Throughout 2016 and 2017, the emerging markets staged an impressive rally. The MSCI Emerging Markets Index surged more than 60%. But since hitting a peak in late January, the index has fallen roughly 15% and currently sits down 8% year-to-date. The slide is attributable to the rebound in the dollar, which always creates an immediate headwind for emerging market stocks and bonds. Additionally, an increase in global trade tensions and an upward move in interest rates have brought further pressure.
We believe that these headwinds are near-term issues obscuring a much more powerful dynamic in place for EM countries: robust GDP growth. According to the International Monetary Fund (IMF), the global economy is poised to grow 3.9%. Emerging markets are expected to expand by a more robust 4.9% in 2018, and that figure surges to 6.5% for markets in Asia.
In general, emerging market economies are at a much earlier stage of the growth cycle than developed markets and as their economies, governments and infrastructure advance so to will their productivity. As productivity and incomes have risen, consumers in these countries have become a greater force in their local economies. The Brookings Institute estimates that the middle class in India will grow more than 5x it’s current size by 2030 (from 12% to 75% of the population) and will double over the same time in China from 30% to 72%. Earnings for firms in the Dow Jones Emerging Markets Consumer Titans 30 Index, for example, are poised to rise 43% in 2018 (and another 20% in 2019).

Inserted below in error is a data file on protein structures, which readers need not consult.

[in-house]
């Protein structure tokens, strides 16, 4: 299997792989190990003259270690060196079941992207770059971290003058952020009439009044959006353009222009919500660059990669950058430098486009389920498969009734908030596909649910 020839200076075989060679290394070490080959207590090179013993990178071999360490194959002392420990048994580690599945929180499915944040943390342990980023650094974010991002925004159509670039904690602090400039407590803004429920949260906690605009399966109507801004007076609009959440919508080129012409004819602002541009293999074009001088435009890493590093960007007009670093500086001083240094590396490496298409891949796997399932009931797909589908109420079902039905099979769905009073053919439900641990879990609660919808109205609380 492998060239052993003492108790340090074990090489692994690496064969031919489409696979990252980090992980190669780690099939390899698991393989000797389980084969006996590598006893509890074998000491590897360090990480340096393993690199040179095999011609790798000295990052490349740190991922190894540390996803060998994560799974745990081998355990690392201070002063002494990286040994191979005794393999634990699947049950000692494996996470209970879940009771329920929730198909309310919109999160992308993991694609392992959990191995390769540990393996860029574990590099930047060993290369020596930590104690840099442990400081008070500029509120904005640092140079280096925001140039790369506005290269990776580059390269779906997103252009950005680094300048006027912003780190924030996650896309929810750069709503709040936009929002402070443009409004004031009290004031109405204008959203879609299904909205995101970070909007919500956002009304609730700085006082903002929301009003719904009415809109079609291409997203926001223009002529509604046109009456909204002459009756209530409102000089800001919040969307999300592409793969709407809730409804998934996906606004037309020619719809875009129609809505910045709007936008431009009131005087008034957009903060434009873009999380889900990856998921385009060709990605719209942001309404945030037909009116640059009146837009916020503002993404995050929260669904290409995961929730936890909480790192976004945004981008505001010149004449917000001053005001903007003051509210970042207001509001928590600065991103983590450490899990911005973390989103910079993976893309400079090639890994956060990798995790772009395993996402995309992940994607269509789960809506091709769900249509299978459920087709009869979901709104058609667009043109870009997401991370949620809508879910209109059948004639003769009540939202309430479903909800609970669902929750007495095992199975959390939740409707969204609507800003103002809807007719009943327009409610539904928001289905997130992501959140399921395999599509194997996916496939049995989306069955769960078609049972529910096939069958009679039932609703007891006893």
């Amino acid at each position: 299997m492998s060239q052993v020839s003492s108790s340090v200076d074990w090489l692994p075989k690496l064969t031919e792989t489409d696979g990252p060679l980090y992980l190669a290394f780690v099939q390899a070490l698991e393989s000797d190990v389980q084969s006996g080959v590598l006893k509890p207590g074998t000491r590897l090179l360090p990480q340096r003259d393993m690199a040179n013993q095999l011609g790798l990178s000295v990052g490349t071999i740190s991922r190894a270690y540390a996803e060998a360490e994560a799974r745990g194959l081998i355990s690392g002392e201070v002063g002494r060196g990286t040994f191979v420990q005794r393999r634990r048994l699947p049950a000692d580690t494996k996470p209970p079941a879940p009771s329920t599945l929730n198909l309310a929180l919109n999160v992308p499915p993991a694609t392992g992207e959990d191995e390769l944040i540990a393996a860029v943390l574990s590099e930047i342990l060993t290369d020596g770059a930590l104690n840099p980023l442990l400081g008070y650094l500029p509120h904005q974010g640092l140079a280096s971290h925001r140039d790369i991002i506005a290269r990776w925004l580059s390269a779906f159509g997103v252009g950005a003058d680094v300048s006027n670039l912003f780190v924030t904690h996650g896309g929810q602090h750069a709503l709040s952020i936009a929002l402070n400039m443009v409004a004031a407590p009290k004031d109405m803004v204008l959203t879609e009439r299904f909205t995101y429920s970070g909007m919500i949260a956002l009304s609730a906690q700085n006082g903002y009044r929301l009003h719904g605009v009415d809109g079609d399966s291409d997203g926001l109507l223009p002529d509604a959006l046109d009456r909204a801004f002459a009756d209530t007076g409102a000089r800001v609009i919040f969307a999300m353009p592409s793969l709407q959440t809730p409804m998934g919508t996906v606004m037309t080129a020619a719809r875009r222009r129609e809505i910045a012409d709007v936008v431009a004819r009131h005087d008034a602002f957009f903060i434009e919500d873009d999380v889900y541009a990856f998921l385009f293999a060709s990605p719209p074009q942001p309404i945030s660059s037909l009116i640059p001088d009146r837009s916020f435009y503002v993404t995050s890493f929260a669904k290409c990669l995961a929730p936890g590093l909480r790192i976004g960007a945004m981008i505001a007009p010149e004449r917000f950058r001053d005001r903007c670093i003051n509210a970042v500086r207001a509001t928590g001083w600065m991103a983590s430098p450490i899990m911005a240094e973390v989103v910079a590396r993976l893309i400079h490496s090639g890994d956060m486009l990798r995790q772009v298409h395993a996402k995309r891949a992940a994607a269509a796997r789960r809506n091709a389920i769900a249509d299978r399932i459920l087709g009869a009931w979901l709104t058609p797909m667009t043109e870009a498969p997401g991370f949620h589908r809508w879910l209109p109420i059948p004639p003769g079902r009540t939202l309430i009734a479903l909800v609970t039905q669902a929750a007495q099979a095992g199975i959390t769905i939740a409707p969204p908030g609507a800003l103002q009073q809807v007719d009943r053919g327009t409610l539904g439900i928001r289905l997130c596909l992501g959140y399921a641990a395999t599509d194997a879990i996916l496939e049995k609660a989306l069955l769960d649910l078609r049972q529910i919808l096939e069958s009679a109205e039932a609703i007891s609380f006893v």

Despite the lagging year-to-date returns in emerging markets and their inherent volatility – we remain positive on the asset class. We believe that as US debt levels grow the dollar will weaken and that the trade war fears will fade away as concessions are made. Further, if we look back over the last decade, emerging market stocks have still yet to reclaim their pre-financial crisis 2007 highs as the index has seen two 30% declines since 2011 and we are again sniffing bear-market territory here in 2018. This runs in marked contrast to all other major equity asset classes and there should be some opportunity for EM stocks to outperform over the next 12-24 months.
When investing in emerging markets we generally prefer active fund managers to help navigate the many different political, economic and currency risks that are involved with international investing. We will continue to look for opportunities to add to our emerging markets exposure as we conduct our due diligence for manager selection.
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